If we wait until we no longer feel pain or only have happy, positive thoughts, we will be waiting forever.

Even some of the world’s most accomplished people will talk with surprise that they are successful and admit to struggling with mental health concerns or health conditions. The difference is not how much money is in their bank accounts, but rather the way they frame this pain in their mind. 

They take a Yes, And …. approach. 

That approach goes a little something like this: 

Yes, I am experiencing depression right now, and my friends are important to me so I am going to go out to dinner and do my best to pay attention to them even if I’m struggling today and not at my best.  

Yes, the pain in my back is throbbing so strongly it’s a struggle to ignore, and my daughter is my whole world so I am going to do my rehab exercises even if they suck so I can one day walk to the park with her. 

Yes, a terrible traumatic experience happened in my life and I experience fear all the time, and being financially independent is important to me so I am going to therapy so I can be in a better place to attend my classes and graduate and get a job. 

The next time you find yourself saying some version of Yes, But … to talk about your pain and your values, try switching it around and using Yes, And … you may be surprised what happens. 


This strategy connects with #2: describing and noticing what you are experiencing, but it goes well beyond noticing only when a hook shows up. 

The more we can cultivate the practice of paying attention to our environment the more present we are and the less trapped in our minds or hooked on our thoughts we are. The equation really is that simple even if the practice isn’t. We can only focus our attention on one thing at a time. If we are not engaged in our environment then our mind will find something to be engaged with. Likely something to worry over. 

There are many ways to practice.

  • You could do a formal eyes closed exercise such as the mindfulness exercises I recorded for my Busy Mind Insiders or those on an app, such as Headspace. There’s a lot of great free stuff out there.
  • You could practice counting your breath a few times per day: (1) with the inhale, (2) with the exhale, all the way up to 10.
  • You could set a reminder on your phone a few times per day and pause to notice (5) things you can see, (4) things you can touch, (3) things you can hear, (2) things you can smell, and (1) thing you can taste.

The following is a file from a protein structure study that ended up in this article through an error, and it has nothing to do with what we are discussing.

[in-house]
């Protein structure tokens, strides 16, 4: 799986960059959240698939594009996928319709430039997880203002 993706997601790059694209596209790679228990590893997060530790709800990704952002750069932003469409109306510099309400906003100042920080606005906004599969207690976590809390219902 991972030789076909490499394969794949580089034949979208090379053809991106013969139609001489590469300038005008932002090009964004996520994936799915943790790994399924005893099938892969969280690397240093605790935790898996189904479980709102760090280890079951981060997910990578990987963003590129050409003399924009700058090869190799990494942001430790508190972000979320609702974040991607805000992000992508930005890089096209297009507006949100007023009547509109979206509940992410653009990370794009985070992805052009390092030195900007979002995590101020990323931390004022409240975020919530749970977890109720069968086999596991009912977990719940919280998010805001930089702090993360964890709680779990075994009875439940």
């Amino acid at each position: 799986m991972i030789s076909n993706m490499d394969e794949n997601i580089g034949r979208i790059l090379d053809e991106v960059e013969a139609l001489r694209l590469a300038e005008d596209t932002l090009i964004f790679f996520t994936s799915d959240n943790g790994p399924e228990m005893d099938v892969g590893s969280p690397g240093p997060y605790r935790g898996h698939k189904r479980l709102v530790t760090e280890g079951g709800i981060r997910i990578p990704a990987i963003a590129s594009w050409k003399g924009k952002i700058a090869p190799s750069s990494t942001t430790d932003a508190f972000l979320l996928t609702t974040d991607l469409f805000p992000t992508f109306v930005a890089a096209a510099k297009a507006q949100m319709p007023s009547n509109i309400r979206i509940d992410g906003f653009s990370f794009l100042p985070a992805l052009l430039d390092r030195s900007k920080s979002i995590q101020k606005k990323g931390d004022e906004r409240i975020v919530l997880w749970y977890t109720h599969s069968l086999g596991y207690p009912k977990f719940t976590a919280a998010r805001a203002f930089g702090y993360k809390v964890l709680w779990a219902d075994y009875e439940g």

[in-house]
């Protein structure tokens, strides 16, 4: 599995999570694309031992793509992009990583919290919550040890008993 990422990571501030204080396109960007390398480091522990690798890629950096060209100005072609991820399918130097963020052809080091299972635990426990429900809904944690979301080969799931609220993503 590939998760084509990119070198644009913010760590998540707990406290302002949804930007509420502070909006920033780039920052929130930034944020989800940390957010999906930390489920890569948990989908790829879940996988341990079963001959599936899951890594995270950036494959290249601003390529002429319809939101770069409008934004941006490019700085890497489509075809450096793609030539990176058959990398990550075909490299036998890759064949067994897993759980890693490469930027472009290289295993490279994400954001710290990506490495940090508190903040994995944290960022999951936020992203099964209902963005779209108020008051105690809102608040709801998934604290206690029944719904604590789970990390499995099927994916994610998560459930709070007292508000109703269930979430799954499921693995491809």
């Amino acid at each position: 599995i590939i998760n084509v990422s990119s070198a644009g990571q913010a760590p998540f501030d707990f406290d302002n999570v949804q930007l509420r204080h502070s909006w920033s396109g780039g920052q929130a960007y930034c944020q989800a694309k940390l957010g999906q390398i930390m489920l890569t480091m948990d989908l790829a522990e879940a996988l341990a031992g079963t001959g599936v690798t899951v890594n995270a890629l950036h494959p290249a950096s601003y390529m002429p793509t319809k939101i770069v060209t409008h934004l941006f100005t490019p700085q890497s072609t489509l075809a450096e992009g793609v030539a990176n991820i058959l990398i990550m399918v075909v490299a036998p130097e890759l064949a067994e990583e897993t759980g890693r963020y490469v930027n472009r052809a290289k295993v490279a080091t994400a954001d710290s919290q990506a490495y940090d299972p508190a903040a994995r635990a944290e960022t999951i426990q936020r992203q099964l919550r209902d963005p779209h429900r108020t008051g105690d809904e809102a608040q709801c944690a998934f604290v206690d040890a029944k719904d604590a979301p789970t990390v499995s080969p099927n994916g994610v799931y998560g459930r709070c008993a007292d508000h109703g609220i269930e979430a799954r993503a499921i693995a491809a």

• Or simply stick to the five things you can see.
  • You could take activities you already do, such as brushing your teeth or washing the dishes, and attempt to really pay attention to what that feels like. 

However you choose to practice, remember this: mindfulness is like a muscle, you can’t do one sit up and expect to have abs. Same goes for mindfulness. You need to practice over and over and over again in order to see improvements. Don’t worry if you struggle, that just means you’re trying. 


I mentioned before that your mind is not the All-Knowing-Truth. It doesn’t know things that you don’t and it’s not omniscient. Your mind is simply really good at doing one thing: identifying and ringing warning bells about potential threats.

And its a tad bit heavy handed. 

But taking our thoughts less literally and not buying into what our mind is saying is easier said than done. 

One way to get a little space between what your mind says and your reality is in how you identify your thoughts.

Usually thoughts pop up in a way that makes them feel absolute (“I am unloveable,” “this party will be a disaster,” “the world is better off without me”). A way to create some space is to pause and re-work how we think about thoughts.

Whenever a thought pops up into your head notice that it is a thought by framing it as, “my mind is having the thought that …” This may seem like a silly task, but the more we can begin to realize that a thought is the product of our mind and not our destiny the easier it becomes to not get hooked by it.

The easier it becomes to take our mind less literally. 

I’ve heard some people say that they imagine a little devil sitting on their shoulder or a little monster following them around who is saying those thoughts.

Some people will talk back to their mind and say something to the effect of, “thanks mind, that’s super helpful” before moving on to what they want to be doing.

Others will imagine a thought bubble popping up above their head with the thought in it; they’ll spend a couple seconds noticing all the different thoughts that pop up in the thought bubble from “the world is better off without me” to “where is my phone? Oh wait! It’s in my hand.”

Some folks find journaling helpful for this very reason: by writing out their thoughts on paper and looking at them it helps to create some space between themselves and their thoughts. 

The purpose of all of these strategies is to increase our awareness around how our painful thoughts, feelings, memories, and physical sensations influence our behavior, and develop ways to interact with our experiences in a different way so we can gain better control of how we act even in the presence of painful stuff. Because while sometimes it can be helpful to get lost in our minds for a little, our lives can only be lived in this moment. 

What strategy did you like the best?